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The Search for a Home in Jane Austen's Mansfield Park Essay

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       Jane Austen's Mansfield Park is a novel obsessed with home and family.  It

begins a story of one family, three sisters, and quickly expands to a story of

three families, the Bertrams, the Prices, and the Norrises.  Family upon family

is added, each one growing, expanding, and moving until the novel is crowded

with characters and estates.  An obsession with movement creates an overall

feeling of displacement and confusion.  Fanny Price is moved from Portsmouth to

Mansfield and then back to Portsmouth and back to Mansfield. She occupies

several houses, Mansfield, Thornton Lacey, the parsonage, and almost Mrs.

Norris' house.  Julia and Maria Bertram, the Crawfords, the Grants, Susan Price,

even Mrs. Norris experience a move.  The only constant is Mansfield Park itself

with its immovable Lady Bertram and pug.  More positively, Mansfield becomes a

visual representation of family.  The novel's title, more an abstraction than a

reference to place, attempts to define "home," an idea in the novel not

contained by place. 

 

            In Mansfield Park, what defines home becomes the essential question

for Fanny Price.  The estate as a reflection of self is a prominent theme in the

novel.  Henry Crawford's suggestions for improving Thornton Lacey would raise it

"above a mere Parsonage House" by "giv[ing] it a higher character[.]. . . From

being the mere gentleman's residence, it becomes . . . the residence of a man of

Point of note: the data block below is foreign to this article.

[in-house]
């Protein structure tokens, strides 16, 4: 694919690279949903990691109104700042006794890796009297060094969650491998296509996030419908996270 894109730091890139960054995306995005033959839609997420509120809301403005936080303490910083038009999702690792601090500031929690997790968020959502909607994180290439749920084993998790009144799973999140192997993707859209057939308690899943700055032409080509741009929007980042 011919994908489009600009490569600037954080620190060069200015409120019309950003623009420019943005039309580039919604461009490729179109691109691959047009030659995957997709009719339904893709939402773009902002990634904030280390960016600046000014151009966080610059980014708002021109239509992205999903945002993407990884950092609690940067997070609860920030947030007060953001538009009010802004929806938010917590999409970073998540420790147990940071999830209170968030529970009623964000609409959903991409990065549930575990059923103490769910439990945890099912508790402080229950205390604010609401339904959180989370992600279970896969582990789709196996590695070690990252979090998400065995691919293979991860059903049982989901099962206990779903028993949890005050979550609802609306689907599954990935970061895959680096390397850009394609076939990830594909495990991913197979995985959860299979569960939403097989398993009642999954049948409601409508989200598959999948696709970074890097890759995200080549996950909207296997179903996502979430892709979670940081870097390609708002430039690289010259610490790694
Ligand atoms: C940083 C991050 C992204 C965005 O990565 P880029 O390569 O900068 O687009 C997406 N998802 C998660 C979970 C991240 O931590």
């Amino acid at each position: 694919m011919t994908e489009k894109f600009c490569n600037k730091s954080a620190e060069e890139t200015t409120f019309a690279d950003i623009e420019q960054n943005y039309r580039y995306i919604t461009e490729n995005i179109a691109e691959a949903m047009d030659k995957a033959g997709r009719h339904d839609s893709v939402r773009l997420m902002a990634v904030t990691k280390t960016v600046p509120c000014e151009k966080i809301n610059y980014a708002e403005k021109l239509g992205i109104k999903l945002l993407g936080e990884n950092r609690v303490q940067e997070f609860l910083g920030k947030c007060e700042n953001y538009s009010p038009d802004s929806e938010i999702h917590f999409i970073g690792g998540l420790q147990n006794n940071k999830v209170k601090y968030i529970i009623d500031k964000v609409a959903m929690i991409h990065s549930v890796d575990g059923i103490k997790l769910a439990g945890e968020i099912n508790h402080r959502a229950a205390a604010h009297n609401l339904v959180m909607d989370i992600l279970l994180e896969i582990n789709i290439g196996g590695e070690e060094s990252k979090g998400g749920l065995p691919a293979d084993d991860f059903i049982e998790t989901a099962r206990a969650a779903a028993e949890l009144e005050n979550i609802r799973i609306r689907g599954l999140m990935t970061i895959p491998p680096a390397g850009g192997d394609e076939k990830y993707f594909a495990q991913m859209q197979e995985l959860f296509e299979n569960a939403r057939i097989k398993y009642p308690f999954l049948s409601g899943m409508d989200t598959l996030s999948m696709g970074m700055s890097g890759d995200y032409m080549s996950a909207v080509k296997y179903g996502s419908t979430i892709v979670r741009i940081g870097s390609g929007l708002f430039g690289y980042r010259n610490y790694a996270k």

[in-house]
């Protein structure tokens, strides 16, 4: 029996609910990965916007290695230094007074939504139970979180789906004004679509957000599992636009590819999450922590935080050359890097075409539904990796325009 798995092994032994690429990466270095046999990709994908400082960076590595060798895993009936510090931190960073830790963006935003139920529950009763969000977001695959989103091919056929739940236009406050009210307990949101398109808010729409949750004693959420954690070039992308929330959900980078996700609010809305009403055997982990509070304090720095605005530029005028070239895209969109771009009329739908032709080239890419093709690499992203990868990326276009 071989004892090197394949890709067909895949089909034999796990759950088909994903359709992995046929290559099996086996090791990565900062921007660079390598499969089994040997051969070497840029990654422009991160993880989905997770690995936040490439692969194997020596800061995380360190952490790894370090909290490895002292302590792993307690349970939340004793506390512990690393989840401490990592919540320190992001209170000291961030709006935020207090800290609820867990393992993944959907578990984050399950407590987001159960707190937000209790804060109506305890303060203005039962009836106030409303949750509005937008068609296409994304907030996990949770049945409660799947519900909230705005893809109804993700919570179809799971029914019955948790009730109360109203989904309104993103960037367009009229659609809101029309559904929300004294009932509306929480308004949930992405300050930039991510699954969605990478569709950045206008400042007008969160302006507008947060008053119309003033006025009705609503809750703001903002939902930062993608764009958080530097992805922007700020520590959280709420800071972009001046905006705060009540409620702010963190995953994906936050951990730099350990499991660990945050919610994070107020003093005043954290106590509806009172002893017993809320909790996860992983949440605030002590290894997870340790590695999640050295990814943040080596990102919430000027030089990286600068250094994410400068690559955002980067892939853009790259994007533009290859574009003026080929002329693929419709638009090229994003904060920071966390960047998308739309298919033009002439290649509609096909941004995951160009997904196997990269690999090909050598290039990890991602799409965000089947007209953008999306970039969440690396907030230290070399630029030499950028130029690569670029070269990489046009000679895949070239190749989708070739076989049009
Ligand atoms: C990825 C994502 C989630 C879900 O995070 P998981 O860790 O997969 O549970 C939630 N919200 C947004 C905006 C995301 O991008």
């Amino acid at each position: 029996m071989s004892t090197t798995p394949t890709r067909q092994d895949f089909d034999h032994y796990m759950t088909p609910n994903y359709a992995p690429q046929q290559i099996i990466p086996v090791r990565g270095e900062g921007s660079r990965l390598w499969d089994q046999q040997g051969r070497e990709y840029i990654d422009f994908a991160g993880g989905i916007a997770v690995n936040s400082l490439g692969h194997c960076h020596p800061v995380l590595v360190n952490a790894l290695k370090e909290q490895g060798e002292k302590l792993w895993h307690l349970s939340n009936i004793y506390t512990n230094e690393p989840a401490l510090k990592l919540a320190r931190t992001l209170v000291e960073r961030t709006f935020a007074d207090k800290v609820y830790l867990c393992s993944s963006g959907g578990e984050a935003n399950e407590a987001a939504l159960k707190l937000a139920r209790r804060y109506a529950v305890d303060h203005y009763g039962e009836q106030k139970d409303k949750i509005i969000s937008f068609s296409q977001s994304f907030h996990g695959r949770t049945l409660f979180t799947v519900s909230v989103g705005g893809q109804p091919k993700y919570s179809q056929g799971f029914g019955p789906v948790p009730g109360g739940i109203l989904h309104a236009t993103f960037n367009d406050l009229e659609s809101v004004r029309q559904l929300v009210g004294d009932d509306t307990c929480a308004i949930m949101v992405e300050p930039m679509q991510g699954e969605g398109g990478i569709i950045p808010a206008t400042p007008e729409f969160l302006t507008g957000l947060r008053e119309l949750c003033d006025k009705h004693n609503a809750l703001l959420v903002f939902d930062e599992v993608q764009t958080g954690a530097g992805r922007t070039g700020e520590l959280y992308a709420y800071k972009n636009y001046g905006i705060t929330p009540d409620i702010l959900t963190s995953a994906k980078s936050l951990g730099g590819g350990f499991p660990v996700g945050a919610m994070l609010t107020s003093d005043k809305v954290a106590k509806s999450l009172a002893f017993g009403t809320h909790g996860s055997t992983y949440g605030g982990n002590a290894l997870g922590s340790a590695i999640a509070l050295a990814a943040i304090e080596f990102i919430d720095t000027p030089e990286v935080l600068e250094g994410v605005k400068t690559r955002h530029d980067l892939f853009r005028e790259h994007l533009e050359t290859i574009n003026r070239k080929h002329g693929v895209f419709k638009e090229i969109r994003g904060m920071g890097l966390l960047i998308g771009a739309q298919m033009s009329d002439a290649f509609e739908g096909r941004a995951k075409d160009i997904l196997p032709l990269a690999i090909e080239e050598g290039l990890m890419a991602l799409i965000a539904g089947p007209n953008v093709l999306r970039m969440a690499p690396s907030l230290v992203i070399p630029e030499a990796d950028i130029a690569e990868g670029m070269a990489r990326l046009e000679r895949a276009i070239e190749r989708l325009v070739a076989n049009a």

education, taste, modern manners, good connections" (219-20).  Crawford's

improvements would give the house "such an air as to make its owner be set down

as the great land-holder of the pari...


... middle of paper ...


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very much at home in Mansfield Park.


Works Cited

Austen, Jane.  Mansfield Park.  New York: Oxford UP, 1990.

Edmundson, Melissa.  "A Space for Fanny: The Significance of Her Rooms in

Mansfield Park."  Persuasions On-line 23.1 (2002): 5 pp. 21 April 2003

http://www.jasna.org/pol05/edmundson.html>.

Edwards Jr., Thomas R.  "The Difficult Beauty of Mansfield Park."  Critics on

Jane Austen.  Ed. Judith O'Neill.  Readings in Literary Criticism 5.  Coral

Gables, FL: U of Miami P, 1970.  90-96.

Moler, Kenneth L.  "Miss Price All Alone: Metaphors of Distance in Mansfield

Park."  Studies in the Novel 17 (1985): 189-93.

Smith, Leroy W.  "Mansfield Park: The Revolt of the 'Feminine' Woman."  Jane

Austen in a Social Context.  Ed. David Monaghan.  Totowa, NJ: Barnes and Noble,

1981.  143-58.

 


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